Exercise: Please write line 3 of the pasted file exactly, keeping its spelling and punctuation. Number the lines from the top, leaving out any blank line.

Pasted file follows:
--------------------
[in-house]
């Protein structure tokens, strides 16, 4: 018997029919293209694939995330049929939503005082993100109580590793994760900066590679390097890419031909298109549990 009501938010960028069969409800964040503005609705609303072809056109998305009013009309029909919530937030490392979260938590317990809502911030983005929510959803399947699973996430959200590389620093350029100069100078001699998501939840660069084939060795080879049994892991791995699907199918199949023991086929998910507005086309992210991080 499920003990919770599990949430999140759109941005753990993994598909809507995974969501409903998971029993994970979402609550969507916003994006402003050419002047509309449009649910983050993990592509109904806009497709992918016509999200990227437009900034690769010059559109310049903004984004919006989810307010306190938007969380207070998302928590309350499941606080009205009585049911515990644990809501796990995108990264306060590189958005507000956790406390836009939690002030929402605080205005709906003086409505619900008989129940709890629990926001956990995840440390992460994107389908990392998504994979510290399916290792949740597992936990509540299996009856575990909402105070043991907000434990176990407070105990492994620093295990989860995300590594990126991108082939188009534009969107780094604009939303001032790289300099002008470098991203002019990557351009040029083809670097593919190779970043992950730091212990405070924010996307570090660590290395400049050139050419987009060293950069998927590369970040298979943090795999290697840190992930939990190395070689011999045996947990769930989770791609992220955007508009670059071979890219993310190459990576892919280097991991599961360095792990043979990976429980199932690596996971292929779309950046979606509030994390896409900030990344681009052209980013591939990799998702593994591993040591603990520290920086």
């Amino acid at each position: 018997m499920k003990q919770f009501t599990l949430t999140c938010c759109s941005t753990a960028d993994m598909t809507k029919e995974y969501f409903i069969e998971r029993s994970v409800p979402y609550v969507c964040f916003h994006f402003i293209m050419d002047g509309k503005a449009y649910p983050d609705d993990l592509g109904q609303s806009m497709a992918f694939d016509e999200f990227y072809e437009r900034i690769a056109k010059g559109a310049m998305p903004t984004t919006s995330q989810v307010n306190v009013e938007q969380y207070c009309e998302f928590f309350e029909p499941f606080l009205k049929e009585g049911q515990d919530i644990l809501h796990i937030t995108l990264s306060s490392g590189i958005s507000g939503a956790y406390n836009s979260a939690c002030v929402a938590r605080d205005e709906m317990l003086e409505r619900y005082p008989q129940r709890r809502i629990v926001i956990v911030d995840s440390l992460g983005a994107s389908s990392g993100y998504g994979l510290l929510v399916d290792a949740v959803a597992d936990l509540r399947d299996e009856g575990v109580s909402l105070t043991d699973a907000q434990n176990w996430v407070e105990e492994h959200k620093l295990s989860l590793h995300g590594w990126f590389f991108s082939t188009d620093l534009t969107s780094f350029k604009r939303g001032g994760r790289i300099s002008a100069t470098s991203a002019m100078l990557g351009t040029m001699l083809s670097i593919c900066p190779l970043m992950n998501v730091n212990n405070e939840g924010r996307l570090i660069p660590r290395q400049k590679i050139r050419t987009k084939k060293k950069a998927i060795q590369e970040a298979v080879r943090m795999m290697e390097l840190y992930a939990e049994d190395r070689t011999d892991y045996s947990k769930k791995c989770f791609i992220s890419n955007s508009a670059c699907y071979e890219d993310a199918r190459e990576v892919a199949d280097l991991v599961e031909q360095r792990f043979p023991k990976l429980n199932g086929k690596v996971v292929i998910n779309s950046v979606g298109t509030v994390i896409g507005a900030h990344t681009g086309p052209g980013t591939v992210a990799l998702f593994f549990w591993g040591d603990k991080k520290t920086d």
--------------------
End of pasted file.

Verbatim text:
């Amino acid at each position: 018997m499920k003990q919770f009501t599990l949430t999140c938010c759109s941005t753990a960028d993994m598909t809507k029919e995974y969501f409903i069969e998971r029993s994970v409800p979402y609550v969507c964040f916003h994006f402003i293209m050419d002047g509309k503005a449009y649910p983050d609705d993990l592509g109904q609303s806009m497709a992918f694939d016509e999200f990227y072809e437009r900034i690769a056109k010059g559109a310049m998305p903004t984004t919006s995330q989810v307010n306190v009013e938007q969380y207070c009309e998302f928590f309350e029909p499941f606080l009205k049929e009585g049911q515990d919530i644990l809501h796990i937030t995108l990264s306060s490392g590189i958005s507000g939503a956790y406390n836009s979260a939690c002030v929402a938590r605080d205005e709906m317990l003086e409505r619900y005082p008989q129940r709890r809502i629990v926001i956990v911030d995840s440390l992460g983005a994107s389908s990392g993100y998504g994979l510290l929510v399916d290792a949740v959803a597992d936990l509540r399947d299996e009856g575990v109580s909402l105070t043991d699973a907000q434990n176990w996430v407070e105990e492994h959200k620093l295990s989860l590793h995300g590594w990126f590389f991108s082939t188009d620093l534009t969107s780094f350029k604009r939303g001032g994760r790289i300099s002008a100069t470098s991203a002019m100078l990557g351009t040029m001699l083809s670097i593919c900066p190779l970043m992950n998501v730091n212990n405070e939840g924010r996307l570090i660069p660590r290395q400049k590679i050139r050419t987009k084939k060293k950069a998927i060795q590369e970040a298979v080879r943090m795999m290697e390097l840190y992930a939990e049994d190395r070689t011999d892991y045996s947990k769930k791995c989770f791609i992220s890419n955007s508009a670059c699907y071979e890219d993310a199918r190459e990576v892919a199949d280097l991991v599961e031909q360095r792990f043979p023991k990976l429980n199932g086929k690596v996971v292929i998910n779309s950046v979606g298109t509030v994390i896409g507005a900030h990344t681009g086309p052209g980013t591939v992210a990799l998702f593994f549990w591993g040591d603990k991080k520290t920086d």